HAVANA – Cubans are preparing for the Saturday pilgrimage to the shrine of Rincón in the outskirts of Havana. They will be honoring both the Roman Catholic St. Lazarus and the African Babalú-Ayé.
In an island where African slaves used Roman Catholic church symbols to disguise their practice of the Yoruba-inspired religion of Santería or Regla de Ochá, the holiday becomes a melting pot of ancient traditions.
Theologians from Spain taught that Jesus restored a poor beggar known as Lazarus of Bethany to life four days after his death. In Santería, Lazarus represents the deity of Babalú-Ayé, which has the power of punishing with epidemics, or of curing disease.
"People come here sick," said Milidis Prine, a flower vendor. "Many people come here to live up to their promises."
The shrine of Rincón will also be marking its 100th anniversary Saturday. Some Cubans will be traveling from South Florida to make the 25-mile pilgrimage from Havana. They will travel to the small town from all over the island. Police officers will close the main roads to cars to protect the large crowds.
Gricel Diaz took two buses and walked for about an hour. She said her heart is full of gratitude. She believes St. Lazarus cured her sister, who was sick, and also protected her daughter who she said made it to Miami safely this year.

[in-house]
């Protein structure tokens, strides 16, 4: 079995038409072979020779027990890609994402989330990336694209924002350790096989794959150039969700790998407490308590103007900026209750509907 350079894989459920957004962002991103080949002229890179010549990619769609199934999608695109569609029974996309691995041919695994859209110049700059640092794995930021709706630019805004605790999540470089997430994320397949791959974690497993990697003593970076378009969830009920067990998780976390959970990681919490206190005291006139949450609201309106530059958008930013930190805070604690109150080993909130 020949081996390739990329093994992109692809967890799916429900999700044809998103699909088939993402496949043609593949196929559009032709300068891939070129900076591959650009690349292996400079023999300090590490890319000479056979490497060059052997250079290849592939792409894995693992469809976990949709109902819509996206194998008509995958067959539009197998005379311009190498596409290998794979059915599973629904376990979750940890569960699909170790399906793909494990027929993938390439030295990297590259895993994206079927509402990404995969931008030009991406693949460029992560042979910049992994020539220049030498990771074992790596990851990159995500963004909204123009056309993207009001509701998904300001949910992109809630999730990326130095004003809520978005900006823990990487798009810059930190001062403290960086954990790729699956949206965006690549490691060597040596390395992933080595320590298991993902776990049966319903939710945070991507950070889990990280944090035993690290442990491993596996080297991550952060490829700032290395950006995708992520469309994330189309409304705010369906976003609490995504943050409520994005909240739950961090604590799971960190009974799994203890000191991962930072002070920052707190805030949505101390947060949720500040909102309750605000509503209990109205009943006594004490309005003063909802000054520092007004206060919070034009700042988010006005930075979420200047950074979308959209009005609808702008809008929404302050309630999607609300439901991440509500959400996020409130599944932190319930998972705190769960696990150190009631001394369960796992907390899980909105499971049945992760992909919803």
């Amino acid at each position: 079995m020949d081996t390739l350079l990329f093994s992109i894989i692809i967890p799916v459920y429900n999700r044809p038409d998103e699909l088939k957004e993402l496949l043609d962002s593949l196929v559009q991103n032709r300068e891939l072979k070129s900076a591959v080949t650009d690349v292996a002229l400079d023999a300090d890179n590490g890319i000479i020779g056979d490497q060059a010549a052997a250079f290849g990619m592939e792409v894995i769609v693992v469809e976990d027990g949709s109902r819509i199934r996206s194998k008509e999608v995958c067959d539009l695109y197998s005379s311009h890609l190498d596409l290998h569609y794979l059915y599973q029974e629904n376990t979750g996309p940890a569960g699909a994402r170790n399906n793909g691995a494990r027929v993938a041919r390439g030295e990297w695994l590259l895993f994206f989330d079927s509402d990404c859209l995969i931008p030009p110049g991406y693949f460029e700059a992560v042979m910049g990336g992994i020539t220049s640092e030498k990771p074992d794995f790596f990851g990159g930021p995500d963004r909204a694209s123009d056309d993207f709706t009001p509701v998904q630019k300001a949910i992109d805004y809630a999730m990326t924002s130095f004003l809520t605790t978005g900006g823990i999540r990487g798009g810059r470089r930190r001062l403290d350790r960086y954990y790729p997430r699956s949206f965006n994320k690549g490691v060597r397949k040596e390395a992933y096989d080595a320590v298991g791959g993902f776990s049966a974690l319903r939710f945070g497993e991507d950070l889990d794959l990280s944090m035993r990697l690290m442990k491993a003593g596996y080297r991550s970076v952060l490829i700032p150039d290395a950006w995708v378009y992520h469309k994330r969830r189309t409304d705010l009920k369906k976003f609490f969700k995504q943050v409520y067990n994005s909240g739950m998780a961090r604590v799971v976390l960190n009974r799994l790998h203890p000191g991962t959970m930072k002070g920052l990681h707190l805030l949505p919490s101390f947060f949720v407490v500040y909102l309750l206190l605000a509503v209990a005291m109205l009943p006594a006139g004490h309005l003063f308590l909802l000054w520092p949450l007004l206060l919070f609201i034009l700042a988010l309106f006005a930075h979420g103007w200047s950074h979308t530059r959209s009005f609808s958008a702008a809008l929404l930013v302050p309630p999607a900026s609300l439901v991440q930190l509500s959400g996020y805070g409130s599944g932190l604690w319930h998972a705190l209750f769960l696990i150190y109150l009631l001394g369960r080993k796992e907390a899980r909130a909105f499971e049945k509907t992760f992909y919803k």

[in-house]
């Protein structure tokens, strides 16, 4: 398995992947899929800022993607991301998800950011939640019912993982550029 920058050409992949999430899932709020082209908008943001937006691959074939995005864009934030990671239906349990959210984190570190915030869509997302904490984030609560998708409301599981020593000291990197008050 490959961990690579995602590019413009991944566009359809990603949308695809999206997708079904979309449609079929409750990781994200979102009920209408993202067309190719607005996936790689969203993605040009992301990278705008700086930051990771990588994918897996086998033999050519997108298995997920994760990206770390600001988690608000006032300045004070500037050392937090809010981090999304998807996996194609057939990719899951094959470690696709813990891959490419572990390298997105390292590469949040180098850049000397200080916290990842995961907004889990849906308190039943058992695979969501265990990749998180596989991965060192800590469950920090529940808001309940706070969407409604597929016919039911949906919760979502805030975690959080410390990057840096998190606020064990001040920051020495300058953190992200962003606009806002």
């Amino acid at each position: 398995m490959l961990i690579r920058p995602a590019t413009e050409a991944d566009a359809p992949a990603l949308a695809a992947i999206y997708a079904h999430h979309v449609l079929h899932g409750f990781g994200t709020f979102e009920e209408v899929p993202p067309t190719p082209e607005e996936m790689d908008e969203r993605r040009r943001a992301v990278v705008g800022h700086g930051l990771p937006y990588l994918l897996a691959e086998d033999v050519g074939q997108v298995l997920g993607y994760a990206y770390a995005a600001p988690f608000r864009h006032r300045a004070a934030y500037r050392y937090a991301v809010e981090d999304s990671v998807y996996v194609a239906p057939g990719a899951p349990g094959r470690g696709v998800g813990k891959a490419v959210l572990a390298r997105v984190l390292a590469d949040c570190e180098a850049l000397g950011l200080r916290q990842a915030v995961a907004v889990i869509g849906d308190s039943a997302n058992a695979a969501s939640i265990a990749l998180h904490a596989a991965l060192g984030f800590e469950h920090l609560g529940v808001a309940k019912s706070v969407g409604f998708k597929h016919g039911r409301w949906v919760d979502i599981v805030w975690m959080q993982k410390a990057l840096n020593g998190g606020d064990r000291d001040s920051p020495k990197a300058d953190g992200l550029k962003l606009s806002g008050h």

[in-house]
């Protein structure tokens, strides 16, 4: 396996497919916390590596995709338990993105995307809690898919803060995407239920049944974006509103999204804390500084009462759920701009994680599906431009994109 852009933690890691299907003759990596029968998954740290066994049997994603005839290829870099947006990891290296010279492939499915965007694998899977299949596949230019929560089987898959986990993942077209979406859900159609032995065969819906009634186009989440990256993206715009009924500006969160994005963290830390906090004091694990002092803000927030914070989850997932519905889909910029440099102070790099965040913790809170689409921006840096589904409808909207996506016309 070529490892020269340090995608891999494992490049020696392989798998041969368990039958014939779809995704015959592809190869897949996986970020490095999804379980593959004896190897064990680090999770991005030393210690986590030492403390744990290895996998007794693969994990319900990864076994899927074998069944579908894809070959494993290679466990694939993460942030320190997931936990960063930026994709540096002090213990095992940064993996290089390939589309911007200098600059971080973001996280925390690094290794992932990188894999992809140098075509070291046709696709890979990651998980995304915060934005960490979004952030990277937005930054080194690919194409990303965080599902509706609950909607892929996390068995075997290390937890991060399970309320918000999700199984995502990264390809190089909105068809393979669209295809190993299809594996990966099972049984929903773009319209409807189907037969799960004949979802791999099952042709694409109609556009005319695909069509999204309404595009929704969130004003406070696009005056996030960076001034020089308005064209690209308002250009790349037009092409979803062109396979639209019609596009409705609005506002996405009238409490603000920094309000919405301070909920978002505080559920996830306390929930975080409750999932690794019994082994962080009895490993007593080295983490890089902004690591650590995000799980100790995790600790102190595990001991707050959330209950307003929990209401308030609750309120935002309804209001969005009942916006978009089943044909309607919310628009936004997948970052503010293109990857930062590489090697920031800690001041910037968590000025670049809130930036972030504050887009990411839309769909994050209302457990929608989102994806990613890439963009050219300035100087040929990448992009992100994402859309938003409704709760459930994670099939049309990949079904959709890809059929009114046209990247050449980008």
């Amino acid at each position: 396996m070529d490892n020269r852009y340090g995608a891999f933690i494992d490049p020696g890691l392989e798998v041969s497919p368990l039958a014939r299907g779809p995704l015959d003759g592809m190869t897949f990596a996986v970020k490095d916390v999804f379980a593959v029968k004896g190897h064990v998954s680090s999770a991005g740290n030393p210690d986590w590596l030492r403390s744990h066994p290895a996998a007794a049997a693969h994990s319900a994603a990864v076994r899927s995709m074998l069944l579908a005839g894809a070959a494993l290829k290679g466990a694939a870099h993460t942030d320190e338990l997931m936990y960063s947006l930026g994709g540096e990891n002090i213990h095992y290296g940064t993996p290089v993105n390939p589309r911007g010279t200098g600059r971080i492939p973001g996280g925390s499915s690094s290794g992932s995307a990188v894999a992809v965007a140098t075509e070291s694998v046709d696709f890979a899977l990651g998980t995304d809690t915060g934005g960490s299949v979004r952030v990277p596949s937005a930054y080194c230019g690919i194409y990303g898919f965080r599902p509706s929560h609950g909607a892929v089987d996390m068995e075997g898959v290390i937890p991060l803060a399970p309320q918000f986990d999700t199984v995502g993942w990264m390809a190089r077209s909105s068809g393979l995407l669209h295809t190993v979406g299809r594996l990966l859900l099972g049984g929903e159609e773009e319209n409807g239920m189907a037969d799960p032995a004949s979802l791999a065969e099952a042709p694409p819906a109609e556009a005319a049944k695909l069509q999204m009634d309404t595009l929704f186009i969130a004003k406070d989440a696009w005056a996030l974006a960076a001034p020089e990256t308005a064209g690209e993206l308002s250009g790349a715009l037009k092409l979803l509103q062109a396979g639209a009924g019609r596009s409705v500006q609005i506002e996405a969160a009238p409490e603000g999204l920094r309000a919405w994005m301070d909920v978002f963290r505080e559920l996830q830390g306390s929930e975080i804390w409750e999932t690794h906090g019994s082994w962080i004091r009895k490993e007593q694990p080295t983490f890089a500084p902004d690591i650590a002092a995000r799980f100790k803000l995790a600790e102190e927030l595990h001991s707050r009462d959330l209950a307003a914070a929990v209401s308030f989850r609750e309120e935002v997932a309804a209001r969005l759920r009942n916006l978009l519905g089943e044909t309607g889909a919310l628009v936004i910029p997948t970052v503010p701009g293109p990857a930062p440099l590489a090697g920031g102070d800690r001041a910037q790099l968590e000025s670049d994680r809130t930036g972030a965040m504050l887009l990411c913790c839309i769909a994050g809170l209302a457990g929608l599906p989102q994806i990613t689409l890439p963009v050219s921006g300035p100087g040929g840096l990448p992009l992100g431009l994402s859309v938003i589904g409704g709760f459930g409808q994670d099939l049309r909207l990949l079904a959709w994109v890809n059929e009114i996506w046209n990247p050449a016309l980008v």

Even children blow cigar smoke at the statues to get St. Lazarus attention. To connect with Babalú-Ayé, Santeros will have plates of food as offerings at home. They will use the food in a ritual that also involves a broom, eggs, small animals and a circle on the ground.
Catholics will be making sacrificial promises that include making the pilgrimage on their knees, or painfully dragging themselves along the road on their back or chest. There will be dust and blood stains along the road.
Inside the church, pilgrims were already bringing the photos of their relatives in need Thursday. Some were already carrying heavy statues. Aside from flowers, the offerings of devotion also included coins for alms and candles. Diaz understands the desperation.
"We know there are a lot of problems," she said.